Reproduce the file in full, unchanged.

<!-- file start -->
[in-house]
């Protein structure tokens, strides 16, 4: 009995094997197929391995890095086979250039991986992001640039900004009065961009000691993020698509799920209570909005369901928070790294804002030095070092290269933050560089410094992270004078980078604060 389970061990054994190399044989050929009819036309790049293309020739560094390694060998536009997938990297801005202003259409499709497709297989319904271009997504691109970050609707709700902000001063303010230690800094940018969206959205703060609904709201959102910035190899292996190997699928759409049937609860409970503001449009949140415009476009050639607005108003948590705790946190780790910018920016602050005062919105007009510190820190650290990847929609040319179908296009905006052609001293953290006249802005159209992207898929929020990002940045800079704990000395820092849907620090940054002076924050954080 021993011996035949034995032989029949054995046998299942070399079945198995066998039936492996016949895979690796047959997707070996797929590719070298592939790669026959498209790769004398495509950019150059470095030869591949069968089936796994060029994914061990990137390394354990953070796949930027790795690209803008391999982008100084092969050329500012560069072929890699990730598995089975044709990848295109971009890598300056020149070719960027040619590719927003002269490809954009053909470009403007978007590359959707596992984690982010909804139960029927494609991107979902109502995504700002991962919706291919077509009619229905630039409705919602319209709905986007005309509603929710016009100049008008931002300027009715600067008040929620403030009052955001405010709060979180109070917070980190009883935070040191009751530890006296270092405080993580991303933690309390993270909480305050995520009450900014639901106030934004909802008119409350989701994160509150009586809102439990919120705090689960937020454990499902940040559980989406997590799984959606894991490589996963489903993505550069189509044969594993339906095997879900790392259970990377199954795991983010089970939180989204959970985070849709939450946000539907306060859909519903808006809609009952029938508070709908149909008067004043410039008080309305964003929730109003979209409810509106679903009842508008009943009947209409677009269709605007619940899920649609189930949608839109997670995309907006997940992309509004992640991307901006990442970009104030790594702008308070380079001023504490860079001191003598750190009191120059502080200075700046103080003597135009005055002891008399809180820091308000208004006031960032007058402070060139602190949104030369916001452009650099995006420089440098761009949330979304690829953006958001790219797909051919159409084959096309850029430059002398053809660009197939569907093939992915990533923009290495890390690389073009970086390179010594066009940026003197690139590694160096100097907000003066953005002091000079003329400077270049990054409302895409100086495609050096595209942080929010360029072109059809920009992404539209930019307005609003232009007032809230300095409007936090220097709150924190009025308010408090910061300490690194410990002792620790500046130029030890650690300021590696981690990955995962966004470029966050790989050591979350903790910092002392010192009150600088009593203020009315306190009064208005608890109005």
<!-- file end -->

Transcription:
[in-house]
């Protein structure tokens, strides 16, 4: 009995094997197929391995890095086979250039991986992001640039900004009065961009000691993020698509799920209570909005369901928070790294804002030095070092290269933050560089410094992270004078980078604060 389970061990054994190399044989050929009819036309790049293309020739560094390694060998536009997938990297801005202003259409499709497709297989319904271009997504691109970050609707709700902000001063303010230690800094940018969206959205703060609904709201959102910035190899292996190997699928759409049937609860409970503001449009949140415009476009050639607005108003948590705790946190780790910018920016602050005062919105007009510190820190650290990847929609040319179908296009905006052609001293953290006249802005159209992207898929929020990002940045800079704990000395820092849907620090940054002076924050954080 021993011996035949034995032989029949054995046998299942070399079945198995066998039936492996016949895979690796047959997707070996797929590719070298592939790669026959498209790769004398495509950019150059470095030869591949069968089936796994060029994914061990990137390394354990953070796949930027790795690209803008391999982008100084092969050329500012560069072929890699990730598995089975044709990848295109971009890598300056020149070719960027040619590719927003002269490809954009053909470009403007978007590359959707596992984690982010909804139960029927494609991107979902109502995504700002991962919706291919077509009619229905630039409705919602319209709905986007005309509603929710016009100049008008931002300027009715600067008040929620403030009052955001405010709060979180109070917070980190009883935070040191009751530890006296270092405080993580991303933690309390993270909480305050995520009450900014639901106030934004909802008119409350989701994160509150009586809102439990919120705090689960937020454990499902940040559980989406997590799984959606894991490589996963489903993505550069189509044969594993339906095997879900790392259970990377199954795991983010089970939180989204959970985070849709939450946000539907306060859909519903808006809609009952029938508070709908149909008067004043410039008080309305964003929730109003979209409810509106679903009842508008009943009947209409677009269709605007619940899920649609189930949608839109997670995309907006997940992309509004992640991307901006990442970009104030790594702008308070380079001023504490860079001191003598750190009191120059502080200075700046103080003597135009005055002891008399809180820091308000208004006031960032007058402070060139602190949104030369916001452009650099995006420089440098761009949330979304690829953006958001790219797909051919159409084959096309850029430059002398053809660009197939569907093939992915990533923009290495890390690389073009970086390179010594066009940026003197690139590694160096100097907000003066953005002091000079003329400077270049990054409302895409100086495609050096595209942080929010360029072109059809920009992404539209930019307005609003232009007032809230300095409007936090220097709150924190009025308010408090910061300490690194410990002792620790500046130029030890650690300021590696981690990955995962966004470029966050790989050591979350903790910092002392010192009150600088009593203020009315306190009064208005608890109005």